Format: Mass Market Paperback
Author Michael Crichton has made his mark dealing with the `what-if' scenarios of science. State of Fear is different.

This is a book about political science, and the politicization of science. While the specific issue is climate change, the more general one is the power of media in shaping public opinion. Interestingly, the book shows that both the left and right manipulate media to sway public opinion. Media are portrayed as unwitting dupes of interest groups, politicians, and public relations specialists, because of mindless parroting of press releases from seemingly reputable organizations and experts.

Through his protagonist, Crichton challenges the conventional media wisdom of human influence on climate change. While he may or may not agree with the position of any of the book's characters, Crichton cautions us all to read, watch and listen with a critical mind, because politicized science is dangerous.

Indeed, Crichton , in a speech at California Institute of Technology, Pasadena, CA, January 17, 2003, likened the current climate change juggernaut as pseudo science, similar to the eugenics movement, the search for extraterrestrial intelligence SETI, and a nuclear winter.

Highly recommended.
Was this review helpful to you? Yes No Sending feedback...
Thank you for your feedback. If this review is inappropriate, please let us know.
Sorry, we failed to record your vote. Please try again.
8 of 9 people found the following review helpful By Bob Crandle on Dec 30 2004
Format: Hardcover
First off, this book is typical Crichton, a fun thriller, with good characters and great pacing. It seems most of reviewers of this book agree on that. There is a controversy concerning the science and Mr. Crichton's stance on the subject of global warming. I am not sure myself on this issue, but the author does give the reader plenty to think about. For me personally I see both sides, how can man not be having an effect on the enviornment including weather? but how can we even pretend to know what this effect will be? We can't even predict next weeks weather. I also know that over the last 500,000 thousand years or so the earth has had cyclical periods of warmer and colder weather (ever hear of the ice age? in fact some theories suggest we are still in the ice age just a warmer interglacial period). How are we to be able to predict just what the effect of man will be? when I was a kid a remember the fear was that the earth was heading into the next ice age? I am not saying that we shouldn't study the forces that effect climate, but I think a person has to try and think logically about all this and try and learn from all sources. Enjoy this book, and open your mind to the issues. I also recomend "A TOURIST IN THE YUCATAN" cool arceological thriller!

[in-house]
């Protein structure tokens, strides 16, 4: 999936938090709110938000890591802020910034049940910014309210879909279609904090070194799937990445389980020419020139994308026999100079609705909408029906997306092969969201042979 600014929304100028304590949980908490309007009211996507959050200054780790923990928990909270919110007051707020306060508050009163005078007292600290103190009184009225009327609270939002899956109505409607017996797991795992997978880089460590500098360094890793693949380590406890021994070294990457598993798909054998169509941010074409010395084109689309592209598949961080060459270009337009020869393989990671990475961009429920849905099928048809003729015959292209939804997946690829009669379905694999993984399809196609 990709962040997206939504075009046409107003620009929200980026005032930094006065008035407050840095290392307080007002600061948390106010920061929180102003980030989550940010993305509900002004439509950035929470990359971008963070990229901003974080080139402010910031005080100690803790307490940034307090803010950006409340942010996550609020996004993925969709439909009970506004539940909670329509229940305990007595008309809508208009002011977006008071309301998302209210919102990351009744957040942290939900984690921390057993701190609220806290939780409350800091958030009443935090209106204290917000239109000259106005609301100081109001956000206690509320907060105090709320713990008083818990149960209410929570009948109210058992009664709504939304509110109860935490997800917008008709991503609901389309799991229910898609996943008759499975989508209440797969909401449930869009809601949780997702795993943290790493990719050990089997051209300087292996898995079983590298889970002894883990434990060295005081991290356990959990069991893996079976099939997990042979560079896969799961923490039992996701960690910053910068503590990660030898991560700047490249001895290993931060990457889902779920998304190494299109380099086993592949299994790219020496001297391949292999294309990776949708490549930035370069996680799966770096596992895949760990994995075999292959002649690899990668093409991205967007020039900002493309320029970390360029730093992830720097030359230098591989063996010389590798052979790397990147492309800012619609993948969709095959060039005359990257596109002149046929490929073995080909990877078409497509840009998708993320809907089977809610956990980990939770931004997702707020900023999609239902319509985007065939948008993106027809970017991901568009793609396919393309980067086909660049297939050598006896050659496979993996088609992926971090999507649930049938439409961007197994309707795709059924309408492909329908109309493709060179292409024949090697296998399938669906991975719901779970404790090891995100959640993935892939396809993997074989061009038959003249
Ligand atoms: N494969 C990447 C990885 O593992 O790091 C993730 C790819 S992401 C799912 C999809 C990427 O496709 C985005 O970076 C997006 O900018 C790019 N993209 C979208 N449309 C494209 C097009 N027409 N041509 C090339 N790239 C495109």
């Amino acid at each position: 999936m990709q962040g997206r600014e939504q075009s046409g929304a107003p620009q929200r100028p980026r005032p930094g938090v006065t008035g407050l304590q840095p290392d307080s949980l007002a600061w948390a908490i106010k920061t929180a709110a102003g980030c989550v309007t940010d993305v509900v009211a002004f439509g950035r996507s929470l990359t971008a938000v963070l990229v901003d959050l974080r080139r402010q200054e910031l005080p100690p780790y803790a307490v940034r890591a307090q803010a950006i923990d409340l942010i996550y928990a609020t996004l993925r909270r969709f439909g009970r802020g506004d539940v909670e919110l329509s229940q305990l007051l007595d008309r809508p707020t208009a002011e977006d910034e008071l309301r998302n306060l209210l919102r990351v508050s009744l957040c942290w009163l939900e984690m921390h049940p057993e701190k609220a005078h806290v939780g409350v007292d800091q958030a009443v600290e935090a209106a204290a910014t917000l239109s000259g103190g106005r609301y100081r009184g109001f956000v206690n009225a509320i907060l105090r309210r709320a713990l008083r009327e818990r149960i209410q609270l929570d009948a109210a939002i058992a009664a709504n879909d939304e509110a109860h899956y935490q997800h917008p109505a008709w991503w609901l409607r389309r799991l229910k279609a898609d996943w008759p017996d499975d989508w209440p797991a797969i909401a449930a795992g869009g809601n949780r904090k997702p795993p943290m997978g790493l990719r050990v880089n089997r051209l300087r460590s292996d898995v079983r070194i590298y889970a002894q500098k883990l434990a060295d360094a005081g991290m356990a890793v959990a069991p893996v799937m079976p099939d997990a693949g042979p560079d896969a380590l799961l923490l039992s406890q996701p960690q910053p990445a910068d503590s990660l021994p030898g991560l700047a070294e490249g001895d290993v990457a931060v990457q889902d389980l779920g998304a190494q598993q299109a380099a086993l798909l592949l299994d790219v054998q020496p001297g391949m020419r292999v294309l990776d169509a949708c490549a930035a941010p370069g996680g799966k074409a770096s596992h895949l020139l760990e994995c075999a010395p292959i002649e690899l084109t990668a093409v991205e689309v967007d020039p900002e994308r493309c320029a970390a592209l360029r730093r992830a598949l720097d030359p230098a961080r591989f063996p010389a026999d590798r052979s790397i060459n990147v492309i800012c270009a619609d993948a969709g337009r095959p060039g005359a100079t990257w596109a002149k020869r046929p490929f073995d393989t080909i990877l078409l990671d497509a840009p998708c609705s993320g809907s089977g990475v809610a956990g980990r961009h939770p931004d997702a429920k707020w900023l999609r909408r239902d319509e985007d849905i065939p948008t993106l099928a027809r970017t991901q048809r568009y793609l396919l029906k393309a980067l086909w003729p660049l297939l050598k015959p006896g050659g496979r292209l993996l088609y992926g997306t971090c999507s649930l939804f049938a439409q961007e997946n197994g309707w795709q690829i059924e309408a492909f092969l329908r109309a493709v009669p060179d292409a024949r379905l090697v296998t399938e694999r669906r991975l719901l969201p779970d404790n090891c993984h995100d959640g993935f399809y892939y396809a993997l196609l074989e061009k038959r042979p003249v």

Was this review helpful to you? Yes No Sending feedback...
Thank you for your feedback. If this review is inappropriate, please let us know.
Sorry, we failed to record your vote. Please try again.
2 of 2 people found the following review helpful By A Customer on Nov. 27 2005
Format: Mass Market Paperback
I am a huge fan of Michael Crichton and own and love every single one of his books. But this book fell flat for me. I think character development is critical to any book. Most of the main characters were entirely two-dimensional and therefore no empathy could be created. I think the author jumped on a topical bandwagon and coupled it with a fantastical and literally unbelievable plot line. Moreover, although Mr Crichton is always thorough in his research, I think it was a little over the top. At times, it was more like reading a university paper with all the endless footnotes for his scientific references. A huge disappointment.
Was this review helpful to you? Yes No Sending feedback...
Thank you for your feedback. If this review is inappropriate, please let us know.
Sorry, we failed to record your vote. Please try again.
1 of 1 people found the following review helpful By sedgewick on Jan. 28 2011
Format: Mass Market Paperback
Having heard about the contrarian views regarding climate change espoused in this book, I hoped to find an interesting dialogue in the form of a novel. What a disappointment!

To begin with, the plot and its execution strain credulity in this security conscious post 9/11 world. In one instance for example, we are expected to believe that a large number of school and community groups would go camping, all at the same time and all in the same specific area, after having received funding for it from charities unknown to any of them. Nobody would have become suspicious? There is a lot more of that sort, but I won't go into it.

Then there are the flat, cardboard characters more suitable for comics pages than a book that professes to address a serious subject. Evans, one of the main players and a lawyer, shines through his ignorance on almost anything, but especially the stuff he should know, considering who his client is. Yet, he gets himself out of tight spots that would even challenge the legendary James Bond.

Further the style: Too much idle conversation to fill pages, interspersed with rough language to give the appearance of toughness. The headings of the chapters - place, time and date - are supposed to indicate a fast pace, but it doesn't work. The whole thing reads more like an ill-defined draft for a movie script.

Lastly, and most importantly, the arguments: If not outright flawed, they are at best presented in tabloid manner. At one point for example, (page 402 of the hard cover edition), after hearing someone stating that global warming could mean insect infestations, which could kill whole forests, Jennifer asks Evans, her colleague, "Do you really believe this sxxx?
Read more ›
Was this review helpful to you? Yes No Sending feedback...
Thank you for your feedback. If this review is inappropriate, please let us know.
Sorry, we failed to record your vote. Please try again.

Most recent customer reviews



Feedback